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Advances in Materials Science and Engineering
Volume 2013 (2013), Article ID 397351, 10 pages
Research Article

Mechanical Characterization of Cryomilled Al Powder Consolidated by High-Frequency Induction Heat Sintering

1Mechanical Engineering Department, College of Engineering, King Saud University, P.O. Box 800, Riyadh 11421, Saudi Arabia
2Center of Excellence for Research in Engineering Materials, College of Engineering, King Saud University, P.O. Box 800, Riyadh 11421, Saudi Arabia

Received 16 April 2013; Accepted 17 June 2013

Academic Editor: Pavel Lejcek

Copyright © 2013 Ehab A. El-Danaf et al. This is an open access article distributed under the Creative Commons Attribution License, which permits unrestricted use, distribution, and reproduction in any medium, provided the original work is properly cited.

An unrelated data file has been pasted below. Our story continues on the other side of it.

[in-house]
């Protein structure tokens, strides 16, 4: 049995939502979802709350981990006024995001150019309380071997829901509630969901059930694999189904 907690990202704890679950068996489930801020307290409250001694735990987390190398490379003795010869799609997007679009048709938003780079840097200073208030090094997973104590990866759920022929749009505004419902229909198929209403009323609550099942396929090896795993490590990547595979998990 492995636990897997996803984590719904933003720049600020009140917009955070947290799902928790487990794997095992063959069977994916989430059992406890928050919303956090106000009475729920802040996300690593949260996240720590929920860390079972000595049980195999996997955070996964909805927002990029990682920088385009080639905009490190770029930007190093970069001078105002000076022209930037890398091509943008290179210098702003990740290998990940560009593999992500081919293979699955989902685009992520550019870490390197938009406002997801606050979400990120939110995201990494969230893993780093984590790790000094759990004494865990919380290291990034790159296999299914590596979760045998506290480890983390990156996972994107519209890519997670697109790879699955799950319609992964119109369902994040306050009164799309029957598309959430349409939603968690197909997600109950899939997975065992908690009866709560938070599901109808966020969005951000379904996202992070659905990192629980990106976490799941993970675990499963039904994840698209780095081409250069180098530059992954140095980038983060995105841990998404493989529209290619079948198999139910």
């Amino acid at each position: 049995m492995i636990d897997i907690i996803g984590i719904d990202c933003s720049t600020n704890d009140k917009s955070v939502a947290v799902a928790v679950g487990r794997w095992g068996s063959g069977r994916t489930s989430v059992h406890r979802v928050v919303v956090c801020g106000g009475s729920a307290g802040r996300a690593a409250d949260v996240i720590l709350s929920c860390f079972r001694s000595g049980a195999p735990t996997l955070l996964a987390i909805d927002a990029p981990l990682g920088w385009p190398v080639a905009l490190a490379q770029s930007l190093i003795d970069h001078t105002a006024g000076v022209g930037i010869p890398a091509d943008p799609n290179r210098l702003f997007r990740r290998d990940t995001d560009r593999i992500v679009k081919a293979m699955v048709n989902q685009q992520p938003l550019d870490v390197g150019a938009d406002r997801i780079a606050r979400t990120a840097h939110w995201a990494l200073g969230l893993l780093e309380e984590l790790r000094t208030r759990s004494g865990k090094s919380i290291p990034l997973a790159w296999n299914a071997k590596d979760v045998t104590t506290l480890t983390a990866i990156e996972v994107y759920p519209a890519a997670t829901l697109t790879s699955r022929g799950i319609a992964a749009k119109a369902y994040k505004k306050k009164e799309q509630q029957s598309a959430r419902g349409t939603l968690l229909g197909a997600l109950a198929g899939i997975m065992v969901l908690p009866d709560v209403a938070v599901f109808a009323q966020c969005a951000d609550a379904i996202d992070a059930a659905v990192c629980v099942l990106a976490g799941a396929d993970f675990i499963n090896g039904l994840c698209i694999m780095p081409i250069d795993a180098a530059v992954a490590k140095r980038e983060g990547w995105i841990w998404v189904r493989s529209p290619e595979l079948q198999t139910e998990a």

In the present investigation, an aluminum powder of 99.7% purity with particle size of ~45 µm was cryomilled for 7 hours. The produced powder as characterized by scanning, transmission electron microscopy, and X-ray diffraction gave a particle size of ~1 µm and grain (crystallite) size of  nm. This powder, after degassing process, was consolidated using high-frequency induction heat sintering (HFIHS) at various temperatures for short periods of time of 1 to 3 minutes. The present sintering conditions resulted in solid compact with nanoscale grain size (<100 nm) and high compact density. The mechanical properties of a sample sintered at 773 K for 3 minutes gave a compressive yield and ultimate strength of 270 and 390 MPa, respectively. The thermal stability of grain size nanostructured compacts is in agreement with the kinetics models based on the thermodynamics effects.